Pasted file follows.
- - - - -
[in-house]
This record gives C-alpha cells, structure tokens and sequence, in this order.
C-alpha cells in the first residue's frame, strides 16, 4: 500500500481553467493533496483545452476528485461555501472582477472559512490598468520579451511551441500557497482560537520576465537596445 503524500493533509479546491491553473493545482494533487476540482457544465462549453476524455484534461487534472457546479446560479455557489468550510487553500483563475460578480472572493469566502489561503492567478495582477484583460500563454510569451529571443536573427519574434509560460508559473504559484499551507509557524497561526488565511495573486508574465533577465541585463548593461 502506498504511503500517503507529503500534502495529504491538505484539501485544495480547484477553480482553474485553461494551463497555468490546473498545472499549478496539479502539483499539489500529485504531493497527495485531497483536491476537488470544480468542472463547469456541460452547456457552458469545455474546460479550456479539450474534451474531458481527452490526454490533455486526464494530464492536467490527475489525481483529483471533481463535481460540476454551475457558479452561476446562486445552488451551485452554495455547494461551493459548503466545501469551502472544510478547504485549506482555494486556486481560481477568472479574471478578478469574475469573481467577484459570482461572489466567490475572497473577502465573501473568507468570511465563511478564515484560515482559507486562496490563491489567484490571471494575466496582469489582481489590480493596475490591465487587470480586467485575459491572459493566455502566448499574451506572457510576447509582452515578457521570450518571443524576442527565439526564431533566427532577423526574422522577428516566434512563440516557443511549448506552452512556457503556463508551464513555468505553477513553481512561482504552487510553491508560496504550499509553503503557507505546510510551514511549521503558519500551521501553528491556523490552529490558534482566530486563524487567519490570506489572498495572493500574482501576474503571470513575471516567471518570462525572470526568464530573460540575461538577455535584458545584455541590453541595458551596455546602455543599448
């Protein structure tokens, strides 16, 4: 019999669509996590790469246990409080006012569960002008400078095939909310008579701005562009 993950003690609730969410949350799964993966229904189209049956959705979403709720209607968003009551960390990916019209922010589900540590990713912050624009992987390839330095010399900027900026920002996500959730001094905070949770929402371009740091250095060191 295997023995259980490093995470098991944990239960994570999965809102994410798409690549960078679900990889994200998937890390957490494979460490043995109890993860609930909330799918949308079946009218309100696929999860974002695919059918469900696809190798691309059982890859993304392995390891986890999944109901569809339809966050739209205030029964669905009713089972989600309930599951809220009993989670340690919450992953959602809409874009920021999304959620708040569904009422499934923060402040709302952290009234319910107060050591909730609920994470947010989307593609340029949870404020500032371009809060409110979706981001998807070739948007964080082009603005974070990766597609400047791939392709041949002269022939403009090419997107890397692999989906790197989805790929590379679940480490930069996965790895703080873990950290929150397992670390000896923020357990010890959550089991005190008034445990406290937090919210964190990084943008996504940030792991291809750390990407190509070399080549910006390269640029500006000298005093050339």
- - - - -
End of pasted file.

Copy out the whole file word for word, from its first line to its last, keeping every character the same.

[in-house]
This record gives C-alpha cells, structure tokens and sequence, in this order.
C-alpha cells in the first residue's frame, strides 16, 4: 500500500481553467493533496483545452476528485461555501472582477472559512490598468520579451511551441500557497482560537520576465537596445 503524500493533509479546491491553473493545482494533487476540482457544465462549453476524455484534461487534472457546479446560479455557489468550510487553500483563475460578480472572493469566502489561503492567478495582477484583460500563454510569451529571443536573427519574434509560460508559473504559484499551507509557524497561526488565511495573486508574465533577465541585463548593461 502506498504511503500517503507529503500534502495529504491538505484539501485544495480547484477553480482553474485553461494551463497555468490546473498545472499549478496539479502539483499539489500529485504531493497527495485531497483536491476537488470544480468542472463547469456541460452547456457552458469545455474546460479550456479539450474534451474531458481527452490526454490533455486526464494530464492536467490527475489525481483529483471533481463535481460540476454551475457558479452561476446562486445552488451551485452554495455547494461551493459548503466545501469551502472544510478547504485549506482555494486556486481560481477568472479574471478578478469574475469573481467577484459570482461572489466567490475572497473577502465573501473568507468570511465563511478564515484560515482559507486562496490563491489567484490571471494575466496582469489582481489590480493596475490591465487587470480586467485575459491572459493566455502566448499574451506572457510576447509582452515578457521570450518571443524576442527565439526564431533566427532577423526574422522577428516566434512563440516557443511549448506552452512556457503556463508551464513555468505553477513553481512561482504552487510553491508560496504550499509553503503557507505546510510551514511549521503558519500551521501553528491556523490552529490558534482566530486563524487567519490570506489572498495572493500574482501576474503571470513575471516567471518570462525572470526568464530573460540575461538577455535584458545584455541590453541595458551596455546602455543599448
């Protein structure tokens, strides 16, 4: 019999669509996590790469246990409080006012569960002008400078095939909310008579701005562009 993950003690609730969410949350799964993966229904189209049956959705979403709720209607968003009551960390990916019209922010589900540590990713912050624009992987390839330095010399900027900026920002996500959730001094905070949770929402371009740091250095060191 295997023995259980490093995470098991944990239960994570999965809102994410798409690549960078679900990889994200998937890390957490494979460490043995109890993860609930909330799918949308079946009218309100696929999860974002695919059918469900696809190798691309059982890859993304392995390891986890999944109901569809339809966050739209205030029964669905009713089972989600309930599951809220009993989670340690919450992953959602809409874009920021999304959620708040569904009422499934923060402040709302952290009234319910107060050591909730609920994470947010989307593609340029949870404020500032371009809060409110979706981001998807070739948007964080082009603005974070990766597609400047791939392709041949002269022939403009090419997107890397692999989906790197989805790929590379679940480490930069996965790895703080873990950290929150397992670390000896923020357990010890959550089991005190008034445990406290937090919210964190990084943008996504940030792991291809750390990407190509070399080549910006390269640029500006000298005093050339």